Distracted driving has become the number one contributing factor in Saskatchewan motor vehicle crashes.

Saskatchewan Government Insurance says in 2016, distracted driving led to 42 deaths and 1,205 injuries.

"It's important to remember no text, no phone call, no tweet or Instagram post is worth a $280 fine or four points on your licence," said SGI spokesman Tyler McMurchy. "It's certainly not worth injuring someone or potentially killing someone."

Although distracted driving is contributing to the most crashes, statistics in last year's annual report by SGI show conviction rates are dropping.

Sask distracted driving convictions

Despite lower conviction rates, SGI said distracted driving has become the number one contributing factor in Saskatchewan collisions. (CBC)

McMurchy noted that unlike a blood alcohol test, it is not always easy for police to confirm whether a driver in a crash was distracted at the moment of impact.

Drivers who die in a crash cannot be convicted of any offence.

"We have seen an increase in collisions, an increase in injuries, and an increase in fatalities when it comes to collisions related to distracted driving," McMurchy said.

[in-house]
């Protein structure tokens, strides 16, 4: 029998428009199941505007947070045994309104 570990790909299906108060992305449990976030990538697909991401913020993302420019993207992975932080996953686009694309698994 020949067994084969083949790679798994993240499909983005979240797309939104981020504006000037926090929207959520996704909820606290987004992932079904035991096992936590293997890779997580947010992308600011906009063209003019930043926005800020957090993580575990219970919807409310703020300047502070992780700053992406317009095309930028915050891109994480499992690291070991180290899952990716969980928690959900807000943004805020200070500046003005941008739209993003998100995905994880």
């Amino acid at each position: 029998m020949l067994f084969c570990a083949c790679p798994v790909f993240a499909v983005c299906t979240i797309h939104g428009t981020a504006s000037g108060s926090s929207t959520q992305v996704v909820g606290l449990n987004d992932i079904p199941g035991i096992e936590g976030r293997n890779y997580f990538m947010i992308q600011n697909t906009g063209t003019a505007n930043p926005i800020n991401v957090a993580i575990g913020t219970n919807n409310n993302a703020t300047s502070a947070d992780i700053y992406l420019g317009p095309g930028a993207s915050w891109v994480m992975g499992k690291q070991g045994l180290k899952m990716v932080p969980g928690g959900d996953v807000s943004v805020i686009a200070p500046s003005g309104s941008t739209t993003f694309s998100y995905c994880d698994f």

Photo Speed Enforcement Sask

SGI says it is seeing fewer collisions as a result of the photo speed enforcement pilot. (CBC)

Speed cameras reducing collisions: SGI

McMurchy said SGI is seeing fewer collisions as a result of the photo speed enforcement pilot.

Over the last five years, SGI said motorists used to average 97 crashes per year in the areas where speed cameras  were installed. Since the cameras went in, the government insurance agency said that average has dropped to 72 crashes each year.

School zone speed convictions Sask

Fewer people were convicted of speeding through school zones in 2016. (CBC)

"Honestly we'd be happy if no motorists got a single photo speed enforcement ticket," said McMurchy.

He said many drivers are becoming wary of school zones, where speeding tickets begin at $140 and increase with each kilometre motorists are clocked driving over the limit.